September 30, 1766, then reinstituted the payment of 3,000 livres for each black brought to France who was not immediately returned. The intendant of Saint Domingue raised this figure to 4,500 livres, payable in advance, with the requirement that the slave be returned within eight months. 77 A new round of ministerial letters in 1769 enjoined colonial administrators not to let any slaves embark for France unless they were to be returned to the colonies within eight months. 78 The continual reiteration of these measures, however, points to the difficulties of policing migration.
Clearly, Poncet de la Grave's 1762 lament regarding the "deluge" of blacks "disfiguring" the city of Paris was an exaggeration. Even if underregistration occured in the extreme, the proportion of blacks in the population of the capital was minor. Yet Poncet de la Grave appears to be correct in his assertion that colonists were taking advantage of the laws of 1716 and 1738. Despite the fact that many masters claimed they brought blacks to France for religious or technical instruction, few were baptized in France and fewer specified the trade they were to learn. The preponderance of blacks who worked as domestic servants suggests that colonists and the Parisian elite were taking advantage of the laws of 1716 and 1738 to supply themselves with servants.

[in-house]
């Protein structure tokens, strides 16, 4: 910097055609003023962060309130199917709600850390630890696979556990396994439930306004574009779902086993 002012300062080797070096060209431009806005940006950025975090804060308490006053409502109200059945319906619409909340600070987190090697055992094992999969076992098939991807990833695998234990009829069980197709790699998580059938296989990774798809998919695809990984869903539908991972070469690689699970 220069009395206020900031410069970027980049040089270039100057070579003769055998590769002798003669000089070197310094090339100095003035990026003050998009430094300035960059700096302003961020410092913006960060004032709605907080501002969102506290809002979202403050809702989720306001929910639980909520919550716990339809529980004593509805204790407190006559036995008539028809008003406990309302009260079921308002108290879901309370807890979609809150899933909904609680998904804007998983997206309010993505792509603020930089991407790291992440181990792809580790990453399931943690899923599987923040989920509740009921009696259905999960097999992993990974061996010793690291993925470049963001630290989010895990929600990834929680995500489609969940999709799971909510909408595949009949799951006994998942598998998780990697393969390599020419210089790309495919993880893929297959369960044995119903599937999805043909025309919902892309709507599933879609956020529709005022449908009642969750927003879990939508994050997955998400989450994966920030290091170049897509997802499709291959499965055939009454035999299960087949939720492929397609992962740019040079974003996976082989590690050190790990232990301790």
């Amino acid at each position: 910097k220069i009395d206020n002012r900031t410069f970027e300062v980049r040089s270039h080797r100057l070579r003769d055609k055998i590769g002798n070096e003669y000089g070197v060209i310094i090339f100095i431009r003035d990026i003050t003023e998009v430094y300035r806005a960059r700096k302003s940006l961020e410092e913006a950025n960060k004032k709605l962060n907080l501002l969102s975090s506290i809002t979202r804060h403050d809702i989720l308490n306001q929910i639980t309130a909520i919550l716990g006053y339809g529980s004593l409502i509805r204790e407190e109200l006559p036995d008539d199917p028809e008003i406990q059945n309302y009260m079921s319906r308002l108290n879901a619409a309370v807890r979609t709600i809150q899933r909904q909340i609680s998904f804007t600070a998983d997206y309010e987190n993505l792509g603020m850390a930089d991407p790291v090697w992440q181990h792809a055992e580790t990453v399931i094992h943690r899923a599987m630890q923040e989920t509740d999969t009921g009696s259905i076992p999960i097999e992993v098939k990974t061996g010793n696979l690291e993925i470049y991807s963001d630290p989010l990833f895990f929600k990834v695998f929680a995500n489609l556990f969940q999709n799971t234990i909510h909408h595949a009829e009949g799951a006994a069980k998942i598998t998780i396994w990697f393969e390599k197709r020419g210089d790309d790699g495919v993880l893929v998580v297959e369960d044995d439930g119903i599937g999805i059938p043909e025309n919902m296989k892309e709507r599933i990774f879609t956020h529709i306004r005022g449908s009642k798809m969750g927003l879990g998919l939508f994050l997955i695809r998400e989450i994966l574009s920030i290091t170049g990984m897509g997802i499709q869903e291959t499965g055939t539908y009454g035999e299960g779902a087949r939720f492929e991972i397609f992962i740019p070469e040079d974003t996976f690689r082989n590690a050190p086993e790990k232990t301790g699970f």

At the same time, the registers of 1762 indicate that a disproportionate number of Parisian blacks were young, possibly unemployed, males. One can imagine that, as the most visible segment of the black population, they attracted the attention of Poncet de la Grave and other officials concerned with maintaining the public order. On the other hand, historians of eighteenth-century Paris, such as Daniel Roche and Arlette Farge, take little notice of blacks in their studies of social order and disorder, which further suggests that a certain amount of official exaggeration took place. 79
In the legal arena, however, blacks achieved real prominence. During the decade following the Admiralty Ordinance of 1762, in Paris at least, the number of slaves who won their freedom through lawsuits and manumissions in the Admiralty court multiplied eightfold. It is to these efforts that we now turn.